The United States is awash with media outlets that actively and aggressively lie for partisan gain (and no, not just from the right.) It is governed by an administration that does the same. And there are seemingly never any consequences for anyone who indulges in it. How exactly is free speech absolutism advancing the cause of truth there?
What doesn’t seem to be widely understood about both these coverage rules, and the insistence from figures like the PM and members of the Muslim community to not use the alleged killer’s name, is that they are part of a wider effort to prevent something like this ever happening again. It is well documented that saturation coverage of mass shooters in America leads to further atrocities, in part because the shooters know that they will be given an immense amount of profile and coverage. Classifying the manifesto as objectionable is the same. The fact that it can easily be accessed by anyone with the wherewithal to use the internet is irrelevant. It cannot now be further broadcast and spread by the major online and offline platforms of the country.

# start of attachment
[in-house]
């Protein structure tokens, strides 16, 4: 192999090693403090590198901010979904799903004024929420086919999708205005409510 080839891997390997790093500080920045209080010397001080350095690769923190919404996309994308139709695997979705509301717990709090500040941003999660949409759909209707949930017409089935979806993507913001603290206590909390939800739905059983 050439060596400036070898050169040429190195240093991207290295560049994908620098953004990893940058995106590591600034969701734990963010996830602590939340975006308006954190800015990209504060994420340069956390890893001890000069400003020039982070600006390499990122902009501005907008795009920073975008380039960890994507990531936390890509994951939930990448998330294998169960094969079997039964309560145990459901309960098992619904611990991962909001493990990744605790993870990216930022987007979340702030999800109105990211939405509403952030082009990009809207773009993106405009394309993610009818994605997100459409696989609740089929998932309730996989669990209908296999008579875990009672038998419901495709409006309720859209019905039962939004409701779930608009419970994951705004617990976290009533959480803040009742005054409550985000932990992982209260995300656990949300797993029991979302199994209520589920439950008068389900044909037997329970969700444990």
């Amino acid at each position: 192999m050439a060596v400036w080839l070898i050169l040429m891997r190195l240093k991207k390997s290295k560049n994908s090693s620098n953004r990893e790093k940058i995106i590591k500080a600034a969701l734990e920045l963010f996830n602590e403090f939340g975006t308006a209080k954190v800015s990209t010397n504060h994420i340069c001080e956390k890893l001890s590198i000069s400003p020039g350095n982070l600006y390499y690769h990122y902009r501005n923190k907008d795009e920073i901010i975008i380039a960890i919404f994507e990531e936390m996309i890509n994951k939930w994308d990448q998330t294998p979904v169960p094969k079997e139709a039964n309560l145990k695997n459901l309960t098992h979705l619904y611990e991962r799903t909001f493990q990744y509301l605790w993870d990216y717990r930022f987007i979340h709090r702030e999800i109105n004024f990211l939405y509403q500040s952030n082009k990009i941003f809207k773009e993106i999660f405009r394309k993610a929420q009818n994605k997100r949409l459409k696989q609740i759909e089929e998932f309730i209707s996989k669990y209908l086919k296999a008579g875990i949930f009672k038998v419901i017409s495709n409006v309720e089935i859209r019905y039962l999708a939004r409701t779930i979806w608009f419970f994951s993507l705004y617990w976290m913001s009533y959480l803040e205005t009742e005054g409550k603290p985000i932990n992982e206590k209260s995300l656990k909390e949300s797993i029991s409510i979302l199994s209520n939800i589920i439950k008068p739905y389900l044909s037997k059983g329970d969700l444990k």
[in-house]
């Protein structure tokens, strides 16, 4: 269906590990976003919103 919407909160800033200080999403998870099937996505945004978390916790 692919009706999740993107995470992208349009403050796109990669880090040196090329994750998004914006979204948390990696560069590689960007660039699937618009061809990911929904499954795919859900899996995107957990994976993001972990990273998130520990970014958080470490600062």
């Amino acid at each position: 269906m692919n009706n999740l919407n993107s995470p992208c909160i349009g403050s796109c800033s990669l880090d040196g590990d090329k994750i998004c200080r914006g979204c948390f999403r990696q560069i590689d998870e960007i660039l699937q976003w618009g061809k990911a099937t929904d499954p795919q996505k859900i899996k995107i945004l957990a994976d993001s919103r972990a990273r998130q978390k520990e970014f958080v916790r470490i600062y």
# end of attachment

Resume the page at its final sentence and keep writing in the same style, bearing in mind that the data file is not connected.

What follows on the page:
By contrast to what happens in the USA, the alleged killer in Christchurch has been utterly stripped of whatever mana he might have once had. He has been reduced to nothing. There are no legal consequences that might discourage someone from doing something like this – that much is clear when mass shooters in the USA have been given life imprisonment, or the death penalty. But cultural consequences might make a potential terrorist think about exactly how they’ll be ruining their own lives forever if they proceed. It hasn’t really been tried before.
The idea is also pushed that terrible ideas can only be combatted by open debate, and by allowing them to be aired and rebutted. It’s utter rubbish. Denying abhorrent figures and ideas a platform actually works really well for keeping them out of the mainstream. I personally have quite a high bar for what I consider to be so abhorrent that it should be blocked, but calling for race war meets that threshold as far as I’m concerned.